FEW PLACES ON our planet have been unaffected by humans. Satellite images taken from hundreds of kilometres above Earth reveal a world irrevocably changed by our land use over just the past few decades.
From Arctic tundra to primeval rainforest to arid desert, help our natural world is being fragmented by ever-expanding towns and cities, pilule roads, transmission lines, and pipelines, and pockmarked by mines, pump jacks, flare stacks and other infrastructure used to drill, frack and strip-mine fossil fuels.
Areas that have remained relatively free of industrial development have thus taken on a special significance. They’re places where a wide range of animals feed, breed and roam in large numbers, where rivers run wild and indigenous people fish, hunt and practise traditional ways.
In Canada, they include awe-inspiring landscapes like the boreal forests of Pimachiowin Aki in northern Manitoba, Gwaii Haanas off Canada’s West Coast and the Sacred Headwaters (called Tl’ab?ne in the local Tahltan language and pronounced Klabona in English) in northwestern B.C. The latter is the birthplace of three of the continent’s great salmon rivers, the Stikine, Skeena and Nass.
The rivers of the Sacred Headwaters originate close together, as small streams percolating from beneath rich meadows on the high plateau. Fed by waters from the surrounding mountains and valleys, they drive toward the North Pacific Ocean with great force, shooting through gorges that rival the Grand Canyon in grandeur and cascading over breathtakingly beautiful waterfalls.
Unblemished by dams, clearcuts or mines, and with an abundance of wildlife, including grizzly bears, wolves, caribou and the world’s largest population of stone sheep, the Sacred Headwaters has been called the Serengeti of the North.
Places like the Sacred Headwaters owe their continued existence to indigenous peoples who have lived there for thousands of years, and who have consistently resisted incursions of industrial development that would harm their ancestral lands—often putting their own bodies on the line to block trucks, earth-movers and drilling equipment.
But while Pimachiowin Aki and Gwaii Haanas are now thankfully protected under law, the Sacred Headwaters is not. It remains at risk from a multitude of proposed mines, railways, transmission lines and other projects that will eviscerate the landscape if approved.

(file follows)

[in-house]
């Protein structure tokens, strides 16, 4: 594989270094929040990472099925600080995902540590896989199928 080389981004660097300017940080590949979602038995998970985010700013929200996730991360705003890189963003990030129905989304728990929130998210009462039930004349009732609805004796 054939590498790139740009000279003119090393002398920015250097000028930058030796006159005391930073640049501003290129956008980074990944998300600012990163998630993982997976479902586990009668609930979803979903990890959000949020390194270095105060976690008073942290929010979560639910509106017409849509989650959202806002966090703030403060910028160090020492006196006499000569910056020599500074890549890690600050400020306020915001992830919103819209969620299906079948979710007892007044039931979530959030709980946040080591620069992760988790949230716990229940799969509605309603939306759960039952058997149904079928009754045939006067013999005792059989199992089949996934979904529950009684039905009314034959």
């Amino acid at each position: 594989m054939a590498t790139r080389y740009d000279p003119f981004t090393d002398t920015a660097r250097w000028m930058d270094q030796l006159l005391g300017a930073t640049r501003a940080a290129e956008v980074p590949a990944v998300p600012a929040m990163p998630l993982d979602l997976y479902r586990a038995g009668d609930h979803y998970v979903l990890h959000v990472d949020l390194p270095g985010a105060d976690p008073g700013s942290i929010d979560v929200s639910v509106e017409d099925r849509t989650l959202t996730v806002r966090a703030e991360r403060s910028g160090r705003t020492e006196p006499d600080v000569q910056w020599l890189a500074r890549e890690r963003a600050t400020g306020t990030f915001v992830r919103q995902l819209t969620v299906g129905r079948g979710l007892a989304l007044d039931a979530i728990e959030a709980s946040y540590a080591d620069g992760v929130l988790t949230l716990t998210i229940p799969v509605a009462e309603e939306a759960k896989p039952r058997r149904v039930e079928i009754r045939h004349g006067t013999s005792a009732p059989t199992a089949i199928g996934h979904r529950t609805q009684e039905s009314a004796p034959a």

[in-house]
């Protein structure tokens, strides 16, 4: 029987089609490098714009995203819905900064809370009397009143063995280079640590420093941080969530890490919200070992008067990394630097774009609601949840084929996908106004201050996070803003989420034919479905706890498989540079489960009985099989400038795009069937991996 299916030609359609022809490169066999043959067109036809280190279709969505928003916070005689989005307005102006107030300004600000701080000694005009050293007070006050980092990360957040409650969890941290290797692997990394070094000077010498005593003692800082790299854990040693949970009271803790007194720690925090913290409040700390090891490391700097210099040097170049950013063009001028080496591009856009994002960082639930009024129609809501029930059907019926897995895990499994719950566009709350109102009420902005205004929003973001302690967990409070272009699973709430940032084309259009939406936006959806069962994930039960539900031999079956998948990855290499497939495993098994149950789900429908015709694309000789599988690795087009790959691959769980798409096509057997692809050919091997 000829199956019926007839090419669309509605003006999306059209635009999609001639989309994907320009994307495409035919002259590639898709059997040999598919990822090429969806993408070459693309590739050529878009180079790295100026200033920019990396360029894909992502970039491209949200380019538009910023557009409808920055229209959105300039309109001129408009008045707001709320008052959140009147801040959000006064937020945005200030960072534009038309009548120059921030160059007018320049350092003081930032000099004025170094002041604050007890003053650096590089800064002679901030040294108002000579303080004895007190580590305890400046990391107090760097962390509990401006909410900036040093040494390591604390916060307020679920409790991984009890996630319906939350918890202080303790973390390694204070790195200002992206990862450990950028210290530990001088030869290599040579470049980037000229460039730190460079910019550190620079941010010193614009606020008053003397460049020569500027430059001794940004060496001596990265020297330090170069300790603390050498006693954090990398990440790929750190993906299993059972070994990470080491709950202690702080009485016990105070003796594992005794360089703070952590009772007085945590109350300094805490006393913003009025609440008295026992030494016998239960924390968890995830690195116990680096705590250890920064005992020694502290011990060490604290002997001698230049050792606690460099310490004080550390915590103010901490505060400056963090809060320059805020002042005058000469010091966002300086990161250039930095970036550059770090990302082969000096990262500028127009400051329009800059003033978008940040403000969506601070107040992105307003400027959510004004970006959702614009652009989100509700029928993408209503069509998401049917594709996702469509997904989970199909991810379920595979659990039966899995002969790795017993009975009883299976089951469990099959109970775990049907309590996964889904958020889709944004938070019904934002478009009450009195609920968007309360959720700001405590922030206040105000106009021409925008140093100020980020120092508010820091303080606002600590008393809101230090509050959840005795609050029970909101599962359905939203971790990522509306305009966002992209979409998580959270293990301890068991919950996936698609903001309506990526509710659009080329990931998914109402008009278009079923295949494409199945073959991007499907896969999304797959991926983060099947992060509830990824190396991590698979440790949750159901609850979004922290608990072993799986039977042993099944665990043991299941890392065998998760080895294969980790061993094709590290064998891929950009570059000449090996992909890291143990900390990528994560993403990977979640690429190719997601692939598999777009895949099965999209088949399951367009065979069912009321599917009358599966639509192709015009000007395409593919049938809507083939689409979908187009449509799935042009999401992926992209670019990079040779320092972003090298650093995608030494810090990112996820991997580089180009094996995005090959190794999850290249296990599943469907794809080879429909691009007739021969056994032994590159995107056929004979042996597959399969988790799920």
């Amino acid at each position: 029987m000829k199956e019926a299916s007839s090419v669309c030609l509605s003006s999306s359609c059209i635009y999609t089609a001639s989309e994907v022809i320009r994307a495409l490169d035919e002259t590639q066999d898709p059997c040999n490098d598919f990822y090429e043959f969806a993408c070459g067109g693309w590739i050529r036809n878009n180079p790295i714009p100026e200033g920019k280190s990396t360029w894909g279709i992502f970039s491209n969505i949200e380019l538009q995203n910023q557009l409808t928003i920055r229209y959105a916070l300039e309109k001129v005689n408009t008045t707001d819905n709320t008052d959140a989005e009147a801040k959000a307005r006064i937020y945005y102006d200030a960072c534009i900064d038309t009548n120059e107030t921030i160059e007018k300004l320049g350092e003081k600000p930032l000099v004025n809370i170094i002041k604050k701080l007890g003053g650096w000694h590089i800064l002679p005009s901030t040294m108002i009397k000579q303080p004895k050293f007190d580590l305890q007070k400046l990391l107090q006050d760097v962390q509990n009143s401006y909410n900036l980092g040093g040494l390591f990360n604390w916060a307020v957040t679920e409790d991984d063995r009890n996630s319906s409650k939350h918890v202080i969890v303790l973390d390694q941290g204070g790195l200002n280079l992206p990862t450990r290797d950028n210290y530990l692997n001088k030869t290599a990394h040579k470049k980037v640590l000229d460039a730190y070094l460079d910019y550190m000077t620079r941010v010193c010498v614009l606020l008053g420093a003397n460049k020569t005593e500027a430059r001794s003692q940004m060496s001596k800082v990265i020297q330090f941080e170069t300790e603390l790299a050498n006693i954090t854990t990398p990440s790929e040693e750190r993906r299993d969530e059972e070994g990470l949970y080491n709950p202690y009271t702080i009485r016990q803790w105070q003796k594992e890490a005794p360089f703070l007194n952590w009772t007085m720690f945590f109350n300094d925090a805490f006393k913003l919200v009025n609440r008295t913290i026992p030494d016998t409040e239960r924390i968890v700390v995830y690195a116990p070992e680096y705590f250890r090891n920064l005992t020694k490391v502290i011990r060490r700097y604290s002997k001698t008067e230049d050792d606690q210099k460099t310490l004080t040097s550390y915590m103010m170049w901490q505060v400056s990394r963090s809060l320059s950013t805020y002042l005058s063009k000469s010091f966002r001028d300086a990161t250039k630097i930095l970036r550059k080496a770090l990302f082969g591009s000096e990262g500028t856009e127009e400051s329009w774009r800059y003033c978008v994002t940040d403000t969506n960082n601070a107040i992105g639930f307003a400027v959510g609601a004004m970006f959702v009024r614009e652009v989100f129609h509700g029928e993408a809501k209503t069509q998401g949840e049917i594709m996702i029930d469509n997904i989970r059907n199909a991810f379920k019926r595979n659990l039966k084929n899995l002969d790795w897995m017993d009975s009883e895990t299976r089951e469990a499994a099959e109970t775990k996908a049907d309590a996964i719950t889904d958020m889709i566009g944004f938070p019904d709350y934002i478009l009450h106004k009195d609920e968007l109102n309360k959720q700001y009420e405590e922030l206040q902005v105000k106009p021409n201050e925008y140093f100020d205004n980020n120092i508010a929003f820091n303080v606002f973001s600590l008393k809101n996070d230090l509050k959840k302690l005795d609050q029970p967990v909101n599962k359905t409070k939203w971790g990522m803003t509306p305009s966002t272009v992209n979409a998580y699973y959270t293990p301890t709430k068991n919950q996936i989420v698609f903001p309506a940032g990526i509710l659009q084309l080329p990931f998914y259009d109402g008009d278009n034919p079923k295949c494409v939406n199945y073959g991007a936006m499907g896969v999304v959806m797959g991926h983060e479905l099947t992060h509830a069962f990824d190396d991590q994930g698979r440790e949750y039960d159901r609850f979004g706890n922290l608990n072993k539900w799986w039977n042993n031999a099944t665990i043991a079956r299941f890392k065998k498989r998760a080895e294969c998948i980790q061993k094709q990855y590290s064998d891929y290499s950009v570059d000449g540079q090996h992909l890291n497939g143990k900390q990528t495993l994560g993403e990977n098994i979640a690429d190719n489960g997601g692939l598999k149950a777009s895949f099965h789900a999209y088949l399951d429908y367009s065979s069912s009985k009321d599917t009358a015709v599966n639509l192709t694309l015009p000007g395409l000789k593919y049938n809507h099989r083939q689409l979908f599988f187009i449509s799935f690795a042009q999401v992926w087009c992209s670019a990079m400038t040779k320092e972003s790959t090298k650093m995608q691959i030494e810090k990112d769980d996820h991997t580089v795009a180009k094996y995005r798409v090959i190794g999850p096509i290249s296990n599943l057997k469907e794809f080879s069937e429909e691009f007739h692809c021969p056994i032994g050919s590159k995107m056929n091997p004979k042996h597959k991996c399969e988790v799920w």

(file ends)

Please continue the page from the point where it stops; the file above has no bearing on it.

The projects include a 44-square-kilometre open-pit anthracite coal mine that would level Klappan Mountain, at the very heart of the Sacred Headwaters. The mine, proposed by Fortune Minerals, a small company based in London, Ontario, would devastate land the B.C. government led the Tahltan Nation to believe would be protected.
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As I write, the Tahltan, including elders who were arrested while keeping Fortune Minerals out of the Sacred Headwaters a decade ago, have gathered at their usual hunting camp on Klappan Mountain to peacefully oppose the mining company, which began test-drilling earlier this summer, with the government’s approval.
Tahltan First Nation members have been joined by non-aboriginal allies, such as the Skeena Watershed Conservation Coalition. With the support of the wider community, which has brought food, water, firewood and other essentials, the Tahltan are vowing to stay on Mount Klappan until Fortune Minerals leaves the Sacred Headwaters for good.
American poet Gary Snyder has been quoted as saying, “The most radical thing you can do is stay home.” The phrase has come to have many associations, most notably to describe a sense of place and the profound power of communities coming together to protect it.
Snyder’s poetic description of what is a radical is an appropriate portrayal of the Tahltan’s peaceful defence of their Sacred Headwaters home. The word “radical” originates with the Latin for “root” or “having roots”. The Tahltan’s presence in the Sacred Headwaters is ancient and deeply rooted and will not easily be removed.
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